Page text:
US President Joe Biden and Russia's President Vladimir Putin shake hands during the US-Russia summit at Villa La Grange in Geneva, Switzerland, June 16, 2021 [Denis Balibouse/Reuters]
After the leaders of the United States and Russia concluded their summit on Wednesday, President Vladimir Putin assured a Canadian journalist that such meetings are meant to save the world from nuclear destruction, and find solutions to the world’s economic, climate and medical problems. President Joe Biden, for his part, told journalists that there are no secret codes to foreign policy, that it is all about personal relationships, about human nature.
All this sounded rather comical, if not tragic, considering the two men supposedly on a quest to save the world could not even find it in themselves to hold a joint news conference after their three-hour chat to assure their people, and the rest of the international community, of their noble intentions.
Not only had their first face-to-face meeting not made the world safer or better; but like old brats, they took swipes at each other’s countries, using stale cliches and sinister arguments.
In other words, the summit solved nothing; none of the serious challenges to global security, whether cyber or strategic. And though Biden and Putin did agree to begin a strategic dialogue, it can hardly be considered a reboot or a “reset”.
And since this was a preview for a future US-China summit, there is certainly little to celebrate and much to contemplate as the Biden administration hardens US positions and changes the rules of diplomatic engagement to keep its rivals in check. Biden will undoubtedly pursue a similar strategy in his future interactions with China’s Xi Jinping in the hope of containing Beijing before it becomes a leading global power.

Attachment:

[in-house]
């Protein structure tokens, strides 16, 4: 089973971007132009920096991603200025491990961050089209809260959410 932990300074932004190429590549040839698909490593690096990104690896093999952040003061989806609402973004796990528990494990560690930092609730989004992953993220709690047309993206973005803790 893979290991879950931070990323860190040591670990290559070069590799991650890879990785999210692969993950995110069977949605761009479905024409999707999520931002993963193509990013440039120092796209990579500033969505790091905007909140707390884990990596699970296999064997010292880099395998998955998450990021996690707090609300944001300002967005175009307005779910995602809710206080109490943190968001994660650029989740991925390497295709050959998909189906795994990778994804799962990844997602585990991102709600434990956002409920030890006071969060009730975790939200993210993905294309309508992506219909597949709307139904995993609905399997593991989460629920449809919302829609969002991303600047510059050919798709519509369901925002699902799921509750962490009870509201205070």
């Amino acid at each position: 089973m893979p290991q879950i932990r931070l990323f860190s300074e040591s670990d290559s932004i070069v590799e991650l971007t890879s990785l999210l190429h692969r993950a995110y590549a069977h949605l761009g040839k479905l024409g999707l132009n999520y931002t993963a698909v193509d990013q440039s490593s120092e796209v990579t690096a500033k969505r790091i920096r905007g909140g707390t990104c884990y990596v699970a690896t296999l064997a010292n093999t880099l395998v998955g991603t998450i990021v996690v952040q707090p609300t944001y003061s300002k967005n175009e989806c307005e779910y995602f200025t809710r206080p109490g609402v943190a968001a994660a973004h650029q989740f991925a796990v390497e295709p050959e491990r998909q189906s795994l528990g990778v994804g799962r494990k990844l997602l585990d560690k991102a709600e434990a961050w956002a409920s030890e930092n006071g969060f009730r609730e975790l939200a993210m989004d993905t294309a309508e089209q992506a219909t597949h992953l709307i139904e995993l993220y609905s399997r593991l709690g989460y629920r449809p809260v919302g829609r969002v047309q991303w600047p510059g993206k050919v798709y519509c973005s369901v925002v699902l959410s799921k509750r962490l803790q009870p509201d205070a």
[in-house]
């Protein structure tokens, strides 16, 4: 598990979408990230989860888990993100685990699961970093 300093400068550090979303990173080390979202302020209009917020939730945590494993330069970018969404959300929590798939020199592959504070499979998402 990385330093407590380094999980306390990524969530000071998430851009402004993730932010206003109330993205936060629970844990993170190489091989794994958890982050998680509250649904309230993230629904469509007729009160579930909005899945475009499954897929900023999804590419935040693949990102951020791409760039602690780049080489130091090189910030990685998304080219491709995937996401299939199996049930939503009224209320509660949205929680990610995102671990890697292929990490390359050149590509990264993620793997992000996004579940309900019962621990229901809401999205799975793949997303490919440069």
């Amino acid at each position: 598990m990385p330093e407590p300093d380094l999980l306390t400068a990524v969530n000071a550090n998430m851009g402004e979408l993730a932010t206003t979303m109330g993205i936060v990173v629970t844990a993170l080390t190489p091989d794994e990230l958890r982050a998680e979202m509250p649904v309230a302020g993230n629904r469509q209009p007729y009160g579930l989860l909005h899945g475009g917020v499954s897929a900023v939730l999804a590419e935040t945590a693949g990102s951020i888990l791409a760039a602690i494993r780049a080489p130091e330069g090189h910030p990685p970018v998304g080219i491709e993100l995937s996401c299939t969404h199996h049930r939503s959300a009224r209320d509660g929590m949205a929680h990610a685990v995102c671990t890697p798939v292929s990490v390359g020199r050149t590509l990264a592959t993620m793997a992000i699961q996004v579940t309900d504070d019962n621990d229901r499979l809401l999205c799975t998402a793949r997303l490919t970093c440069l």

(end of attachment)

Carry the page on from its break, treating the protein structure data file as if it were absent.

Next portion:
Clearly, global power politics is not about leaders’ personal chemistry; looking into each other’s eyes, soul-searching to save the world.
Clearly, the endgame of these summits is not achieving a peaceful, healthy and clean world free of nuclear weapons.
And clearly, the challenges are too vast and indeed too complicated and consequential to global and individual security.
But the logic that guides the superpowers tackling these challenges is rather simple – it is the logic of power. Neither human rights and democracy, nor sovereignty and international law, just power. And that applies to democratic and authoritarian regimes alike.
That is not to say, I see no difference between liberal-democratic and totalitarian regimes, I certainly do, and have a strong preference.
But when it comes to foreign policy, certain democracies have been no less imperialistic or criminal in their foreign policy than their authoritarian counterparts. Colonialism is one stark example. And in the case of totalitarian regimes, some like China, have delivered more prosperity to their people, especially poor people, than many democracies.
For centuries, great powers, regardless of their colours and stripes, competed under the pretext of security, but eventually led to greater global insecurity.